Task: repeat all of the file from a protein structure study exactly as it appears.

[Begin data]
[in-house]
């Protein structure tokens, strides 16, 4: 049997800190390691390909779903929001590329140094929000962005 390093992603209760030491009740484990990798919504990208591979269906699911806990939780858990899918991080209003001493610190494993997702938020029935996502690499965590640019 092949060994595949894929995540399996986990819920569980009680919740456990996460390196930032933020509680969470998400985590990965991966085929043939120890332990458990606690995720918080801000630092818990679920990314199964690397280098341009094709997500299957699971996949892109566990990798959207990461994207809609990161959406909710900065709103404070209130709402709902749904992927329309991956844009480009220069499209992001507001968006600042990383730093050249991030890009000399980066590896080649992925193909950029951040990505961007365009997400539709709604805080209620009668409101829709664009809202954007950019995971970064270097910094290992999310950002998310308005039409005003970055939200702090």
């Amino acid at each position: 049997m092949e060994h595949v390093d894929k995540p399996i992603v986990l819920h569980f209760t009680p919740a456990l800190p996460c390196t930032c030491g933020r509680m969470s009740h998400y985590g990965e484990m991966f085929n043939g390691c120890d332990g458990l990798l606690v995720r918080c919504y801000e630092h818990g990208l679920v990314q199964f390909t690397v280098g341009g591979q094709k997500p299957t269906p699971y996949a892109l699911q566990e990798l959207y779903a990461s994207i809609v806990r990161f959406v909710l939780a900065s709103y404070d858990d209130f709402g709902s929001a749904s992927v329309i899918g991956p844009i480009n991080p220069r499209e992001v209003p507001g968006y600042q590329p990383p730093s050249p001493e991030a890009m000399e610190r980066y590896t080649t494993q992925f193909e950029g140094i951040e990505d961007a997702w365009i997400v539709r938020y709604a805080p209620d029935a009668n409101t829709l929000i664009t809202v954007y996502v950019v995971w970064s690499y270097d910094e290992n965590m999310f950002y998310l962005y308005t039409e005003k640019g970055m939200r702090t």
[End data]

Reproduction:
[in-house]
């Protein structure tokens, strides 16, 4: 049997800190390691390909779903929001590329140094929000962005 390093992603209760030491009740484990990798919504990208591979269906699911806990939780858990899918991080209003001493610190494993997702938020029935996502690499965590640019 092949060994595949894929995540399996986990819920569980009680919740456990996460390196930032933020509680969470998400985590990965991966085929043939120890332990458990606690995720918080801000630092818990679920990314199964690397280098341009094709997500299957699971996949892109566990990798959207990461994207809609990161959406909710900065709103404070209130709402709902749904992927329309991956844009480009220069499209992001507001968006600042990383730093050249991030890009000399980066590896080649992925193909950029951040990505961007365009997400539709709604805080209620009668409101829709664009809202954007950019995971970064270097910094290992999310950002998310308005039409005003970055939200702090």
């Amino acid at each position: 049997m092949e060994h595949v390093d894929k995540p399996i992603v986990l819920h569980f209760t009680p919740a456990l800190p996460c390196t930032c030491g933020r509680m969470s009740h998400y985590g990965e484990m991966f085929n043939g390691c120890d332990g458990l990798l606690v995720r918080c919504y801000e630092h818990g990208l679920v990314q199964f390909t690397v280098g341009g591979q094709k997500p299957t269906p699971y996949a892109l699911q566990e990798l959207y779903a990461s994207i809609v806990r990161f959406v909710l939780a900065s709103y404070d858990d209130f709402g709902s929001a749904s992927v329309i899918g991956p844009i480009n991080p220069r499209e992001v209003p507001g968006y600042q590329p990383p730093s050249p001493e991030a890009m000399e610190r980066y590896t080649t494993q992925f193909e950029g140094i951040e990505d961007a997702w365009i997400v539709r938020y709604a805080p209620d029935a009668n409101t829709l929000i664009t809202v954007y996502v950019v995971w970064s690499y270097d910094e290992n965590m999310f950002y998310l962005y308005t039409e005003k640019g970055m939200r702090t």